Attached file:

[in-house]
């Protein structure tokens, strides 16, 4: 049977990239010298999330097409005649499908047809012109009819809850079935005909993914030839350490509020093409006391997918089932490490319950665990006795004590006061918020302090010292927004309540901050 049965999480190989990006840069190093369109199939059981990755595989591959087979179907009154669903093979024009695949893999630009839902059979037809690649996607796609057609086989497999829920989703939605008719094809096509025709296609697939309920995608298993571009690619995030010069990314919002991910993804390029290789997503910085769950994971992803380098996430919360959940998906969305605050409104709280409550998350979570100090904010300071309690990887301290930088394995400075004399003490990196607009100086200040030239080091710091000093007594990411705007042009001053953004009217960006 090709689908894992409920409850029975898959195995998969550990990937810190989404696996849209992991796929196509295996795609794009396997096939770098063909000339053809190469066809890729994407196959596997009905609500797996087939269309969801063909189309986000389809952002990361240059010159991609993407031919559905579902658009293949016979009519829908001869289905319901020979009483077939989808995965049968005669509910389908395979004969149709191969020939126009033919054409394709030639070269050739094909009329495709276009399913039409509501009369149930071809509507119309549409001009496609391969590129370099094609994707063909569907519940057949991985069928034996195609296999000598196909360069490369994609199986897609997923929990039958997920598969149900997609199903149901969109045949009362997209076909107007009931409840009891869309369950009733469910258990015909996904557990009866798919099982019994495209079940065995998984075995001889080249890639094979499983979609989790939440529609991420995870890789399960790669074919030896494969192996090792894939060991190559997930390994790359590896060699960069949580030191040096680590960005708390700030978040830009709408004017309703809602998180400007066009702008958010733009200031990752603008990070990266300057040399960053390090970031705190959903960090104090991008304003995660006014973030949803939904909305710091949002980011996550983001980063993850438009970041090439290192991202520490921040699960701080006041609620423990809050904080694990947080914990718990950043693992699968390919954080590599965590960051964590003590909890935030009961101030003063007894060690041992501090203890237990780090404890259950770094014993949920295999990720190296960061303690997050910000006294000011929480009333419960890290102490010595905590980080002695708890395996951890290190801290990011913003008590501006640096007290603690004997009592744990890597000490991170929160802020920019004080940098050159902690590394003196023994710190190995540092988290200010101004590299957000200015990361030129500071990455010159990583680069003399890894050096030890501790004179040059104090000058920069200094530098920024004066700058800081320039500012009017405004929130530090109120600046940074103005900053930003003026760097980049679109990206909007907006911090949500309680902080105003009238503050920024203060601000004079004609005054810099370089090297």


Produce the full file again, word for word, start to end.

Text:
[in-house]
């Protein structure tokens, strides 16, 4: 049977990239010298999330097409005649499908047809012109009819809850079935005909993914030839350490509020093409006391997918089932490490319950665990006795004590006061918020302090010292927004309540901050 049965999480190989990006840069190093369109199939059981990755595989591959087979179907009154669903093979024009695949893999630009839902059979037809690649996607796609057609086989497999829920989703939605008719094809096509025709296609697939309920995608298993571009690619995030010069990314919002991910993804390029290789997503910085769950994971992803380098996430919360959940998906969305605050409104709280409550998350979570100090904010300071309690990887301290930088394995400075004399003490990196607009100086200040030239080091710091000093007594990411705007042009001053953004009217960006 090709689908894992409920409850029975898959195995998969550990990937810190989404696996849209992991796929196509295996795609794009396997096939770098063909000339053809190469066809890729994407196959596997009905609500797996087939269309969801063909189309986000389809952002990361240059010159991609993407031919559905579902658009293949016979009519829908001869289905319901020979009483077939989808995965049968005669509910389908395979004969149709191969020939126009033919054409394709030639070269050739094909009329495709276009399913039409509501009369149930071809509507119309549409001009496609391969590129370099094609994707063909569907519940057949991985069928034996195609296999000598196909360069490369994609199986897609997923929990039958997920598969149900997609199903149901969109045949009362997209076909107007009931409840009891869309369950009733469910258990015909996904557990009866798919099982019994495209079940065995998984075995001889080249890639094979499983979609989790939440529609991420995870890789399960790669074919030896494969192996090792894939060991190559997930390994790359590896060699960069949580030191040096680590960005708390700030978040830009709408004017309703809602998180400007066009702008958010733009200031990752603008990070990266300057040399960053390090970031705190959903960090104090991008304003995660006014973030949803939904909305710091949002980011996550983001980063993850438009970041090439290192991202520490921040699960701080006041609620423990809050904080694990947080914990718990950043693992699968390919954080590599965590960051964590003590909890935030009961101030003063007894060690041992501090203890237990780090404890259950770094014993949920295999990720190296960061303690997050910000006294000011929480009333419960890290102490010595905590980080002695708890395996951890290190801290990011913003008590501006640096007290603690004997009592744990890597000490991170929160802020920019004080940098050159902690590394003196023994710190190995540092988290200010101004590299957000200015990361030129500071990455010159990583680069003399890894050096030890501790004179040059104090000058920069200094530098920024004066700058800081320039500012009017405004929130530090109120600046940074103005900053930003003026760097980049679109990206909007907006911090949500309680902080105003009238503050920024203060601000004079004609005054810099370089090297």